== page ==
MS: Dredging the Port of Hay River

I’m using my first few Members’ statements of this assembly to inform the other members and the people of the NWT about the major issues affecting Hay River. I know the returning members are aware of this particular issue, because my predecessor made countless statements on it. I’m speaking of the build-up of sediments in the Port of Hay River which has reached a crisis level.

The federal government used to dredge the waterways around Hay River and at points on the Mackenzie River. That program ended in the early 1990s and virtually nothing has been done since. The result is that tugs are dragging barges through silt, boats are being damaged, and veteran commercial fishermen aren’t willing to go out on the water because it’s unsafe. I’m aware that dredging is the federal government’s responsibility. That was the answer my predecessor received over and over again when he tried to spur this government into action. Regardless of whose responsibility it is, it’s our problem and we have to do something about it.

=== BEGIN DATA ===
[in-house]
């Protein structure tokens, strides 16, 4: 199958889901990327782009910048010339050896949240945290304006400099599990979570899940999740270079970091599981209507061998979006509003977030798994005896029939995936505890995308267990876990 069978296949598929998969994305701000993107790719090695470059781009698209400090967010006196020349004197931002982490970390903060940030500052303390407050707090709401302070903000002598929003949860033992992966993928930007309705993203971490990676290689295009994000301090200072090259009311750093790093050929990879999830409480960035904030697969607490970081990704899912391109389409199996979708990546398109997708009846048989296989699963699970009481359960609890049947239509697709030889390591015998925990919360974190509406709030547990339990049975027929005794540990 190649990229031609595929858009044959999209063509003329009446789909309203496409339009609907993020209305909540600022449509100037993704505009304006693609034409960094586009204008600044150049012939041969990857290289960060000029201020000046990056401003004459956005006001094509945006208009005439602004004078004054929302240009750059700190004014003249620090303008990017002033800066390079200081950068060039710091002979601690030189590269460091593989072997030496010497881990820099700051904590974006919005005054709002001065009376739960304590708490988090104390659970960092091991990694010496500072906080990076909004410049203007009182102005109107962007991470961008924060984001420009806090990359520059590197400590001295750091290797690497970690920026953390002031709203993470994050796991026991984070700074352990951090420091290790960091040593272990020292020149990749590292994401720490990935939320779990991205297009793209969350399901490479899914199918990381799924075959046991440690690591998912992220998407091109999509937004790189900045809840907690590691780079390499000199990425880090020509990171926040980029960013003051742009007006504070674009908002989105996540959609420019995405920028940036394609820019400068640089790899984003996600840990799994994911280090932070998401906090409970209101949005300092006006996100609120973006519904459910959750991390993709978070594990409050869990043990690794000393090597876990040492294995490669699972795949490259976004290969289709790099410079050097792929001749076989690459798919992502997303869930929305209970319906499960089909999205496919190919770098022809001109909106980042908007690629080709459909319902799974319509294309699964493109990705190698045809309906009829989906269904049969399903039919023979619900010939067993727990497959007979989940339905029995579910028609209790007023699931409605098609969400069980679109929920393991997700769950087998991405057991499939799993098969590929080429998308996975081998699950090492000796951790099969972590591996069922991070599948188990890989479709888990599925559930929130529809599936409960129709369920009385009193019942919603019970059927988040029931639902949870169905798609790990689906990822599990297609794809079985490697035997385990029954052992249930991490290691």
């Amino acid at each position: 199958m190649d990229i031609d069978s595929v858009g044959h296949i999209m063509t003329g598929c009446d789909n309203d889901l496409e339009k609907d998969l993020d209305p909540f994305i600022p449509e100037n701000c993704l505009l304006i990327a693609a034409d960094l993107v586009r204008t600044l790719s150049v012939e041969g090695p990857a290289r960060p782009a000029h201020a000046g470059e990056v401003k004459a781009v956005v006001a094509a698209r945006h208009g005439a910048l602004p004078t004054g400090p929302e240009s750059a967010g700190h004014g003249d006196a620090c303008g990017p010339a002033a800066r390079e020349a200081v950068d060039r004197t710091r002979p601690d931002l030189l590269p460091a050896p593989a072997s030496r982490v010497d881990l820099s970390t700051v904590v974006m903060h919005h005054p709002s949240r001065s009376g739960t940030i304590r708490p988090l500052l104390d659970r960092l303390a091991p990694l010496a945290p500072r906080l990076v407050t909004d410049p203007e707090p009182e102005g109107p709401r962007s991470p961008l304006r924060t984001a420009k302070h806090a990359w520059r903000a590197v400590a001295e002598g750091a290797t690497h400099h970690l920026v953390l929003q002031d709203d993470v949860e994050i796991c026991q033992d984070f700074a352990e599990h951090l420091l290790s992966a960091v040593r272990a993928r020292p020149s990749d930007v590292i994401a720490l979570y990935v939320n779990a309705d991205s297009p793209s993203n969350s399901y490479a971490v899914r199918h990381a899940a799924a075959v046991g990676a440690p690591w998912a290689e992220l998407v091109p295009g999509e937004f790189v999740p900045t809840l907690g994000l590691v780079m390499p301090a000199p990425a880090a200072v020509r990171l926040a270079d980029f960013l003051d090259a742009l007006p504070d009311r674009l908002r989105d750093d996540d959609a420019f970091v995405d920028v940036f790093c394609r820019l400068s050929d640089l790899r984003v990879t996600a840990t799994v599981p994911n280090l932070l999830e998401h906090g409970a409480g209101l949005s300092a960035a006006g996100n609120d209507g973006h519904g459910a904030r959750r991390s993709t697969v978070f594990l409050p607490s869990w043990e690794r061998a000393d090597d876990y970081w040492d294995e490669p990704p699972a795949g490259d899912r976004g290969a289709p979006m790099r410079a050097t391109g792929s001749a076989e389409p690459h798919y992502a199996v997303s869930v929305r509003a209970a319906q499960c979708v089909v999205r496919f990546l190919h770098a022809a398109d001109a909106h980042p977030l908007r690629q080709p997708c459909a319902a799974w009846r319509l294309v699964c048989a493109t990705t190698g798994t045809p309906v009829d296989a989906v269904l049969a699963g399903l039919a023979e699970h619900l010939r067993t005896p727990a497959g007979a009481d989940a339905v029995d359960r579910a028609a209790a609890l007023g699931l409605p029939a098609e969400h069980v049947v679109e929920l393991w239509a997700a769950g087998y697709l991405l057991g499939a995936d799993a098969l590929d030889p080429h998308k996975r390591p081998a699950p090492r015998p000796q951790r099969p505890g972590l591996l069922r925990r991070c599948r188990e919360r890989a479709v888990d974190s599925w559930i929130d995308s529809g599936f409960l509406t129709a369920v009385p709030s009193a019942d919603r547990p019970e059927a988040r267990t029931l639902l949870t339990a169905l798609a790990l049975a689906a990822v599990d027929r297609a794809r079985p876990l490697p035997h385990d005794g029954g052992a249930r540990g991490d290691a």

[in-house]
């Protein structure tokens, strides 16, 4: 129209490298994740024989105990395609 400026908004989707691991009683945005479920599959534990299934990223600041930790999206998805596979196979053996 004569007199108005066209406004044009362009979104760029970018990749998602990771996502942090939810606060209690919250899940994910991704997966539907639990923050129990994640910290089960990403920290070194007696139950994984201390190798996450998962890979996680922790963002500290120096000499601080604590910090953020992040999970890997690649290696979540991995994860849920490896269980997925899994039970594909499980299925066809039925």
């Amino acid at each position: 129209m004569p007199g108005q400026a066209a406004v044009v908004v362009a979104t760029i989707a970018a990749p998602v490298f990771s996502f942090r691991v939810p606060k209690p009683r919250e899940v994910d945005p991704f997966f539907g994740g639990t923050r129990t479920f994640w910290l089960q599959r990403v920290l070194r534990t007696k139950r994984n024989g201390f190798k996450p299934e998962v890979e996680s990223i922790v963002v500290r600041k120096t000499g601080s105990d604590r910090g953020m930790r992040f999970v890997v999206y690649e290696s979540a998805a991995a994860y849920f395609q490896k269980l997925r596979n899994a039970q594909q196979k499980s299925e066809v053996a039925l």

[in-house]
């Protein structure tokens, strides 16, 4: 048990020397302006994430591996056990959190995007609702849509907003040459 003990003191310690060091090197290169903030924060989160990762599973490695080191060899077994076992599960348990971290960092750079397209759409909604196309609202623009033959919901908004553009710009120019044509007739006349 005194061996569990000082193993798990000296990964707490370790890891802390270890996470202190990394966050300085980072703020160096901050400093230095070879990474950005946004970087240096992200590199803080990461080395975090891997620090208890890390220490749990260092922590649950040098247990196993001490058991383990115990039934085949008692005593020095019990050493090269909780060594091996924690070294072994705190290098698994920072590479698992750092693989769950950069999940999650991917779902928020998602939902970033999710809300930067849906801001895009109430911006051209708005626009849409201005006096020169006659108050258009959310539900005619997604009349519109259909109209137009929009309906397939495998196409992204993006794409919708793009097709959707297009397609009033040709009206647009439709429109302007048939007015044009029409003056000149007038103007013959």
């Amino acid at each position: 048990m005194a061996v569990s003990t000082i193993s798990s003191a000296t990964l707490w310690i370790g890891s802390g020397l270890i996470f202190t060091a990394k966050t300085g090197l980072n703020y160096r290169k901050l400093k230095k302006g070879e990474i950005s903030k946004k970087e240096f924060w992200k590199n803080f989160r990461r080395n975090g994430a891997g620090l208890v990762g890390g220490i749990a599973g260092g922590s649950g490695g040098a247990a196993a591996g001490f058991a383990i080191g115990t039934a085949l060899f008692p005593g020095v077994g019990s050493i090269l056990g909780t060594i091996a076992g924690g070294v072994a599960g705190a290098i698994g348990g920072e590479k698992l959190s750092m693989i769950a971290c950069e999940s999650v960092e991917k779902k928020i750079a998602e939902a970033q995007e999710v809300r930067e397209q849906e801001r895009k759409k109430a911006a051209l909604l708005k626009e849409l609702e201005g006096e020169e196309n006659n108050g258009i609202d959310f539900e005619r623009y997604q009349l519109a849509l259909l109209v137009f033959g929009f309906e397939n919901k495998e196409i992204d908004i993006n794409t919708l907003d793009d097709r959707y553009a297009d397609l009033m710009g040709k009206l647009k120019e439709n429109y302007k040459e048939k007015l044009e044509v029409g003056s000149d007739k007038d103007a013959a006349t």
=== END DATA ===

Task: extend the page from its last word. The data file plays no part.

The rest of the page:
Safe marine operating conditions are vital to maintaining and growing the South Slave economy. The Port of Hay River is the largest inland port in Western Canada. It is home to a Canadian Coast Guard base, the federal Department of Fisheries and Oceans office, and NTCL’s operations headquarters. It’s the heart of the NWT’s fishing industry. The port is the reason that the Town of Hay River exists, so it’s shocking that we’ve let its condition deteriorate to this level.

The proposed mandated contains a bold vision for the NWT’s fishing industry. The problem is that if the fishermen can’t get to the fish because the port is too shallow and unsafe, then we don’t have an industry. It’s as simple as that. Hay River has a burgeoning tourist industry with amazing potential. With our southern proximity and access the town could be a destination for recreational boaters and sport fishers, and, in fact, there are entrepreneurs making investments in that market right now. Without action on dredging, that opportunity is lost.

The viability of our shipping industry and the cost of goods up the Mackenzie are also directly and negatively affected by our lack of action. This problem has consequences beyond Hay River. Finally, as each year passes and the sediment builds up, the risk of flooding grows greater. We’ve been lucky recently, but the flooding in 2009 is a reminder that our luck won’t last forever.

From what I can tell, the previous government did little more than encourage the federal government to dredge, which seems to have gotten us nowhere. I hope this government will be more proactive. I will be working towards finding solutions, so hopefully together we can fix this problem once and for all.